Last year, during the worst of the pandemic, we asked families – medical providers caring for patients during COVID-19 – to tell us what life was like on the frontlines of a pandemic.
And they answered:
Pharmacists and surgeons;
Orthopedists and general practitioners;
ER doctors and psychiatrists.
Many who wrote to us were also working dads – parents in our centers, often talking about their wives on the frontlines; about their kids and what they needed; about figuring out with partners (many who were also caring for patients) how to balance child care with careers.
What came through were dads at the forefront of more than a health crisis, but a bringing-up-children crisis. At a time when “home” suddenly meant everything (work, life, school) at the same time, they were full partners in all of it; leaning into the moment when parenting and pandemic collided.
And it wasn’t just dads in hospital rooms stepping up, but also men in home offices and online meeting rooms, where during the last year, fussing babies and bored toddlers were just as likely to make unscheduled appearances in dads’ laps as moms’; where, with schools shut down, it took all hands to work and parent at the same time.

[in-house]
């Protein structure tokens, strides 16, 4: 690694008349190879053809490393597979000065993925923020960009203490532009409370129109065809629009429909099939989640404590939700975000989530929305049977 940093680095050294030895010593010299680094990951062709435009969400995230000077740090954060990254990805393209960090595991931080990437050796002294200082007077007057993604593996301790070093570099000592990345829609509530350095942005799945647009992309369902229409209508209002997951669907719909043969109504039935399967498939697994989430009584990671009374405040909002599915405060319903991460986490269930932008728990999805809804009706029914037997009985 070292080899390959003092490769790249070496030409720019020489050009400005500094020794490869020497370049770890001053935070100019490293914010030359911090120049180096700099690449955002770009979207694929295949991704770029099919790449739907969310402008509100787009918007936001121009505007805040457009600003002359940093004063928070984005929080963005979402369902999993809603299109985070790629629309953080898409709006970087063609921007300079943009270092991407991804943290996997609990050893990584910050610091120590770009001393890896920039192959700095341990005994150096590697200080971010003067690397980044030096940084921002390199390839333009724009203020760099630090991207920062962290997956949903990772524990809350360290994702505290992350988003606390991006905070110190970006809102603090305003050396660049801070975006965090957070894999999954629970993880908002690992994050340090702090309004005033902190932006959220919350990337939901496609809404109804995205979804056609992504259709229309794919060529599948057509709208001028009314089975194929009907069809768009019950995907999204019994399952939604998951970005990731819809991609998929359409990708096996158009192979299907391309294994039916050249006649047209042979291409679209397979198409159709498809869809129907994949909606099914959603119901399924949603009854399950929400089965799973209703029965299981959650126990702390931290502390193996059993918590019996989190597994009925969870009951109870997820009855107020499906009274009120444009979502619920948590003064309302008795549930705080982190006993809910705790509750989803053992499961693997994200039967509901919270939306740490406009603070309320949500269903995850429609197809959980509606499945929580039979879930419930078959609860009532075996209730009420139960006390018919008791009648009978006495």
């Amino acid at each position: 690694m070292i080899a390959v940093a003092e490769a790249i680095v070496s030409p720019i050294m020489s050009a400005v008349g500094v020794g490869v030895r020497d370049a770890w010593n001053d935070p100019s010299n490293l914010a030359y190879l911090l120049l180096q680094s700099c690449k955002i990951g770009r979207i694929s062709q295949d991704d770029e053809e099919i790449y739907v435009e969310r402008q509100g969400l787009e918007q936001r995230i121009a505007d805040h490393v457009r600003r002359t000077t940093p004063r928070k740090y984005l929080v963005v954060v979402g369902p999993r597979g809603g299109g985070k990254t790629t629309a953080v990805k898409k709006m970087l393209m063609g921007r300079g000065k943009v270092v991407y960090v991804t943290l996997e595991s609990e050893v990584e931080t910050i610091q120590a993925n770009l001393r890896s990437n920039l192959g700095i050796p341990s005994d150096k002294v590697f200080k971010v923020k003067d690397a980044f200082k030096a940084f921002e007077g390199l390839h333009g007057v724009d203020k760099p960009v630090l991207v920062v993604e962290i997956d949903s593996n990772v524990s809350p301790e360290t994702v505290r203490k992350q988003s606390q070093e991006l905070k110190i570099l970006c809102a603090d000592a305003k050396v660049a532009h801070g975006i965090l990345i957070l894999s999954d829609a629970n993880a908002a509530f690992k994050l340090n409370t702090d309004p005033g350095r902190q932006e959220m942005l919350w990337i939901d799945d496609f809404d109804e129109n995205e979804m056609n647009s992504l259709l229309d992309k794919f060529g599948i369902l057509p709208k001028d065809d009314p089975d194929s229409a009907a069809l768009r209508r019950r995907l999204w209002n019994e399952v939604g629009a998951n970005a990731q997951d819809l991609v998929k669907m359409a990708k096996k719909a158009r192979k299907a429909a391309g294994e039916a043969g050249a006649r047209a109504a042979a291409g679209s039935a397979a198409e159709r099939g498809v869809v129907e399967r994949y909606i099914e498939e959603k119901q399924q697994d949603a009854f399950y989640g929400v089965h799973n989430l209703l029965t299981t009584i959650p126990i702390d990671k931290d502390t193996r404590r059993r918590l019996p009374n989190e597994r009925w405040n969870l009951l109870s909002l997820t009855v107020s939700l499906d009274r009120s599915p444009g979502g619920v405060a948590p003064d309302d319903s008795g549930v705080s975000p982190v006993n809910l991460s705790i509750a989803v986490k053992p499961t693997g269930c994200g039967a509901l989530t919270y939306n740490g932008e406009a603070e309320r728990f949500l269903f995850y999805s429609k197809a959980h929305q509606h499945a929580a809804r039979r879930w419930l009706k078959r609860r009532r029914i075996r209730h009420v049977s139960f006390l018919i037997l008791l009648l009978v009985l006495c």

“Fatherhood,” wrote the Washington Post, “is more visible than ever before.” And dads were showing the ethos of the truly modern dad.
“It is hard to express the absolute joy I get from those dings on my phone throughout the day,” one working dad, ER doctor Akshay, told us about the best part of his day, “from adorable videos of my 14-month-old doing science projects…to cute pictures of her playing with her best friends.
“I feel truly connected to her and her experience.”
To Akshay and all the other dads who have experienced this moment, we say…
Happy Father’s Day